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Terminology... X's and O's
This is article #3 in a series covering the origins of football’s terminology. All are available under the Terminology tab above. My book, Hut! Hut! Hike! describes the emergence of more than 400 football terms.
While it is unclear who first diagrammed a football play, we know that Princeton captain Edgar Allen Poe (the writer's second cousin, twice removed) used checkers to illustrate plays to his teammates in 1889. The newspaper reporter who told that story included two play diagrams in the article, using circles (or the letter O) for the offense and shaded circles for the defense.
Stagg and Williams also used circles in their 1893 book that included sixty-nine play diagrams, though they shaded the offense rather than the defense. Camp and Deland's 1896 Football used little figures, while Pop Warner used little figures or empty circles, depending on the book.
Relative to other coaches of his era, Bob Zuppke’s play diagrams in his 1924 Football, Technique and Tactics were information-rich. He used circles on both sides of the ball but distinguished the defense with small shaded circles inside the standard circle. More important, he highlighted the offensive players differentially based on whether they carried the ball or performed other actions.
So, for books published before 1930 and in hundreds of period newspaper articles, coaches overwhelmingly represented both the offense and the defense using circles. Despite the use of circles in most play designs, X's and O's became a shorthand expression for the details of football techniques, play design, and strategy.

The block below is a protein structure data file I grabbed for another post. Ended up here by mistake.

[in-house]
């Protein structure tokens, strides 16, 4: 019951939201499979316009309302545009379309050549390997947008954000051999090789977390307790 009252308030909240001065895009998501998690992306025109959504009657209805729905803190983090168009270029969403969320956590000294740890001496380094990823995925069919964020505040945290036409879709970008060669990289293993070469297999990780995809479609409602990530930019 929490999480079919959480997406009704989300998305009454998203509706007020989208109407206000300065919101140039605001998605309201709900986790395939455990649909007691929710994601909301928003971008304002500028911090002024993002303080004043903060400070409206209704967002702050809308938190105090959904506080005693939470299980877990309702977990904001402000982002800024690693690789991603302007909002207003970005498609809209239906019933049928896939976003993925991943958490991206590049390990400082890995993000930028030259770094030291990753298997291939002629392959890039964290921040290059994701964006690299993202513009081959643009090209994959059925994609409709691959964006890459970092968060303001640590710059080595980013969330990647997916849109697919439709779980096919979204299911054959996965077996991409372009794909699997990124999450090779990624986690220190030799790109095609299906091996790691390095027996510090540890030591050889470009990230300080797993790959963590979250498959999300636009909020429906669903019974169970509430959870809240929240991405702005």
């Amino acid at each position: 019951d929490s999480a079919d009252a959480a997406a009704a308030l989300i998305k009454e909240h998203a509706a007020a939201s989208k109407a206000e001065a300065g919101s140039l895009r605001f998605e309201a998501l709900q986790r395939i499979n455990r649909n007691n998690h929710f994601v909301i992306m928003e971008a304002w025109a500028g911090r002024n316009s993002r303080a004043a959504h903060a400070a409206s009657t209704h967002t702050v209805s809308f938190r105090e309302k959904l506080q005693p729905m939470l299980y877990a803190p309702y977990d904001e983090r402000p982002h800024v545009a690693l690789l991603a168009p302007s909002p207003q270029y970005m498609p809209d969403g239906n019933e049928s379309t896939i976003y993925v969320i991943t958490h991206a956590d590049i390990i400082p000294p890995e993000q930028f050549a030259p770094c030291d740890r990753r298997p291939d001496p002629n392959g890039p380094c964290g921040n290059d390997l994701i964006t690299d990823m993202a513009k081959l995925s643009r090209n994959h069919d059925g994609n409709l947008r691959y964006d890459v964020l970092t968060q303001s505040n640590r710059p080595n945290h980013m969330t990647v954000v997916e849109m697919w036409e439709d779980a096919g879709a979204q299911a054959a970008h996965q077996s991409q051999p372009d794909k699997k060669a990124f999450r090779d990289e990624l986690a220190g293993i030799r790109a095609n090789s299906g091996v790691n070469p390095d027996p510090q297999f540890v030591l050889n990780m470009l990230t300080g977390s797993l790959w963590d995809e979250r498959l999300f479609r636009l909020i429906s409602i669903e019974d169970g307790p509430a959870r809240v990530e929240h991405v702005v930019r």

Of course, there is always that guy; in this case, it was Army's Charles Daly. Daly used X's for the offense and O's for the defense in his 1919 American Football and since football's X's and O's expression first appeared in 1927, Daly might have fathered the term, but there is no evidence that he did.
The expression more likely comes from coaches using X's and O's when drawing plays informally, such as on a chalkboard during team meetings: sports reporters picked up on the technique, commented on it, and the expression caught on, but who knows?
Zuppke's approach of shading offensive players based on their actions proved beneficial and was adopted by others, as seen in Bernie Bierman's 1937 Winning Football. By the time Bierman published his book, the diagramming game had advanced to labeling each offensive player with a number (numbers made sense given the unbalanced lines of the time) and giving the center both a crosshatch and a number (8). In addition, he shaded the ball carrier and represented the defense with boxes, labeling them by their single-platoon position.
Coaches soon dispensed with the boxes for defensive players, showing them only by letter designation. Later, two-platoon football and increased defensive complexity led to labeling the defensive positions based on the strong and weak side, field and boundary, and other terminology.
In the end, it is unclear why football's nuts and bolts became known as the X's and O's. Since teams of the 1920s and 1930s concentrated on offensive play design, we probably should call them football’s O's and X's, but that is not how it worked out, so X's and O's it is. Nevertheless, the symbols used to represent the players, their movements, and other aspects of football plays have come a long way, and Edgar Allen Poe's checkers are nevermore.
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